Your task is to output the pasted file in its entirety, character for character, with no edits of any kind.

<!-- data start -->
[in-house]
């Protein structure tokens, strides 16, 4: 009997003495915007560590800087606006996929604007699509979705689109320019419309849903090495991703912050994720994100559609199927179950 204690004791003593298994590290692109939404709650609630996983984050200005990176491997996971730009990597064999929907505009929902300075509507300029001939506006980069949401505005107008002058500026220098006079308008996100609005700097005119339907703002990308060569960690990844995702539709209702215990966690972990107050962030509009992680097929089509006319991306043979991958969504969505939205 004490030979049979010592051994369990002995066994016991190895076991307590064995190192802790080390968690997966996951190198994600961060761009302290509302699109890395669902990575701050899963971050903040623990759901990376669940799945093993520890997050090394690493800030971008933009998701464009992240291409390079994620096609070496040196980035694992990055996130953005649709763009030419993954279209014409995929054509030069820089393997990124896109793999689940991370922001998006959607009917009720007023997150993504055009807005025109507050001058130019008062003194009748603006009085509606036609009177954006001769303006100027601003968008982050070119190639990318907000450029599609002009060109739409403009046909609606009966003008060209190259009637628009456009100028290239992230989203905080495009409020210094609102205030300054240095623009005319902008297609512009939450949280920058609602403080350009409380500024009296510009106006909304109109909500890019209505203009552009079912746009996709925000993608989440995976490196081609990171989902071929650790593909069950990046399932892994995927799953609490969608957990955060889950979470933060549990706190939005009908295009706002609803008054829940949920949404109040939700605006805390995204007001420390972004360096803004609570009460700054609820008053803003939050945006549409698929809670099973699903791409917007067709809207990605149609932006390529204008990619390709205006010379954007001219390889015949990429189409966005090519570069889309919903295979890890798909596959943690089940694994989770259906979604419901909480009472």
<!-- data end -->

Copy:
[in-house]
């Protein structure tokens, strides 16, 4: 009997003495915007560590800087606006996929604007699509979705689109320019419309849903090495991703912050994720994100559609199927179950 204690004791003593298994590290692109939404709650609630996983984050200005990176491997996971730009990597064999929907505009929902300075509507300029001939506006980069949401505005107008002058500026220098006079308008996100609005700097005119339907703002990308060569960690990844995702539709209702215990966690972990107050962030509009992680097929089509006319991306043979991958969504969505939205 004490030979049979010592051994369990002995066994016991190895076991307590064995190192802790080390968690997966996951190198994600961060761009302290509302699109890395669902990575701050899963971050903040623990759901990376669940799945093993520890997050090394690493800030971008933009998701464009992240291409390079994620096609070496040196980035694992990055996130953005649709763009030419993954279209014409995929054509030069820089393997990124896109793999689940991370922001998006959607009917009720007023997150993504055009807005025109507050001058130019008062003194009748603006009085509606036609009177954006001769303006100027601003968008982050070119190639990318907000450029599609002009060109739409403009046909609606009966003008060209190259009637628009456009100028290239992230989203905080495009409020210094609102205030300054240095623009005319902008297609512009939450949280920058609602403080350009409380500024009296510009106006909304109109909500890019209505203009552009079912746009996709925000993608989440995976490196081609990171989902071929650790593909069950990046399932892994995927799953609490969608957990955060889950979470933060549990706190939005009908295009706002609803008054829940949920949404109040939700605006805390995204007001420390972004360096803004609570009460700054609820008053803003939050945006549409698929809670099973699903791409917007067709809207990605149609932006390529204008990619390709205006010379954007001219390889015949990429189409966005090519570069889309919903295979890890798909596959943690089940694994989770259906979604419901909480009472």